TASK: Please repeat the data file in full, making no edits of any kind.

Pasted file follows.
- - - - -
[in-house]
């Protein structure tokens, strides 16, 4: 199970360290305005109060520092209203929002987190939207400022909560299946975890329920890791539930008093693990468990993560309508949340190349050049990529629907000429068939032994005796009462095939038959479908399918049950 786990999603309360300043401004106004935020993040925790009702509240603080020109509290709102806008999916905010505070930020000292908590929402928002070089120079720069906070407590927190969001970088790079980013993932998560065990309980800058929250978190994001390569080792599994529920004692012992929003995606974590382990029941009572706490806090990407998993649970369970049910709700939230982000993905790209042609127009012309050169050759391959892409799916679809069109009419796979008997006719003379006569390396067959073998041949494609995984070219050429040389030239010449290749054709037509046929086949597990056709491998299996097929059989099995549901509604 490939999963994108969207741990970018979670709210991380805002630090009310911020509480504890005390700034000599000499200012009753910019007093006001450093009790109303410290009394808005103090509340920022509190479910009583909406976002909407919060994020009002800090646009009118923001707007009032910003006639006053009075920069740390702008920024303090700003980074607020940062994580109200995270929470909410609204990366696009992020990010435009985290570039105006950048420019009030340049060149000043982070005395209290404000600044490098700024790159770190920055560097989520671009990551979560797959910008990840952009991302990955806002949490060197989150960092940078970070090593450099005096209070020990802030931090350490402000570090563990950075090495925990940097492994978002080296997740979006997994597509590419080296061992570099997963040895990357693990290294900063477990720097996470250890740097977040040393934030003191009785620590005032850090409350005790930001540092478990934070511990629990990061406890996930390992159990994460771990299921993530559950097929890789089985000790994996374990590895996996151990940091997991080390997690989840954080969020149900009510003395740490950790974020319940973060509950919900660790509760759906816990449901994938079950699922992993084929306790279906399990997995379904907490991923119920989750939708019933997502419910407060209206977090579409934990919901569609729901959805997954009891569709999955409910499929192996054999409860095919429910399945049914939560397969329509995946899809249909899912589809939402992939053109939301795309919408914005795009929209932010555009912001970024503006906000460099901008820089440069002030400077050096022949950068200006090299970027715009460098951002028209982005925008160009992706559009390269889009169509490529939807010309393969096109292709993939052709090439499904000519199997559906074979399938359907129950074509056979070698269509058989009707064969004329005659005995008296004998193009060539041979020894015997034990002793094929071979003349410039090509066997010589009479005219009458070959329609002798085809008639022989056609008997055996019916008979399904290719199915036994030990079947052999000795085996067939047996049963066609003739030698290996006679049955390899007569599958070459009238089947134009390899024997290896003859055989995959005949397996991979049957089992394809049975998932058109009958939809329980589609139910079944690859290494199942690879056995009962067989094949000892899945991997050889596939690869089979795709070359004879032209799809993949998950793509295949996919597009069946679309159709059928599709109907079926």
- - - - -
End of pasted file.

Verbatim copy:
[in-house]
């Protein structure tokens, strides 16, 4: 199970360290305005109060520092209203929002987190939207400022909560299946975890329920890791539930008093693990468990993560309508949340190349050049990529629907000429068939032994005796009462095939038959479908399918049950 786990999603309360300043401004106004935020993040925790009702509240603080020109509290709102806008999916905010505070930020000292908590929402928002070089120079720069906070407590927190969001970088790079980013993932998560065990309980800058929250978190994001390569080792599994529920004692012992929003995606974590382990029941009572706490806090990407998993649970369970049910709700939230982000993905790209042609127009012309050169050759391959892409799916679809069109009419796979008997006719003379006569390396067959073998041949494609995984070219050429040389030239010449290749054709037509046929086949597990056709491998299996097929059989099995549901509604 490939999963994108969207741990970018979670709210991380805002630090009310911020509480504890005390700034000599000499200012009753910019007093006001450093009790109303410290009394808005103090509340920022509190479910009583909406976002909407919060994020009002800090646009009118923001707007009032910003006639006053009075920069740390702008920024303090700003980074607020940062994580109200995270929470909410609204990366696009992020990010435009985290570039105006950048420019009030340049060149000043982070005395209290404000600044490098700024790159770190920055560097989520671009990551979560797959910008990840952009991302990955806002949490060197989150960092940078970070090593450099005096209070020990802030931090350490402000570090563990950075090495925990940097492994978002080296997740979006997994597509590419080296061992570099997963040895990357693990290294900063477990720097996470250890740097977040040393934030003191009785620590005032850090409350005790930001540092478990934070511990629990990061406890996930390992159990994460771990299921993530559950097929890789089985000790994996374990590895996996151990940091997991080390997690989840954080969020149900009510003395740490950790974020319940973060509950919900660790509760759906816990449901994938079950699922992993084929306790279906399990997995379904907490991923119920989750939708019933997502419910407060209206977090579409934990919901569609729901959805997954009891569709999955409910499929192996054999409860095919429910399945049914939560397969329509995946899809249909899912589809939402992939053109939301795309919408914005795009929209932010555009912001970024503006906000460099901008820089440069002030400077050096022949950068200006090299970027715009460098951002028209982005925008160009992706559009390269889009169509490529939807010309393969096109292709993939052709090439499904000519199997559906074979399938359907129950074509056979070698269509058989009707064969004329005659005995008296004998193009060539041979020894015997034990002793094929071979003349410039090509066997010589009479005219009458070959329609002798085809008639022989056609008997055996019916008979399904290719199915036994030990079947052999000795085996067939047996049963066609003739030698290996006679049955390899007569599958070459009238089947134009390899024997290896003859055989995959005949397996991979049957089992394809049975998932058109009958939809329980589609139910079944690859290494199942690879056995009962067989094949000892899945991997050889596939690869089979795709070359004879032209799809993949998950793509295949996919597009069946679309159709059928599709109907079926």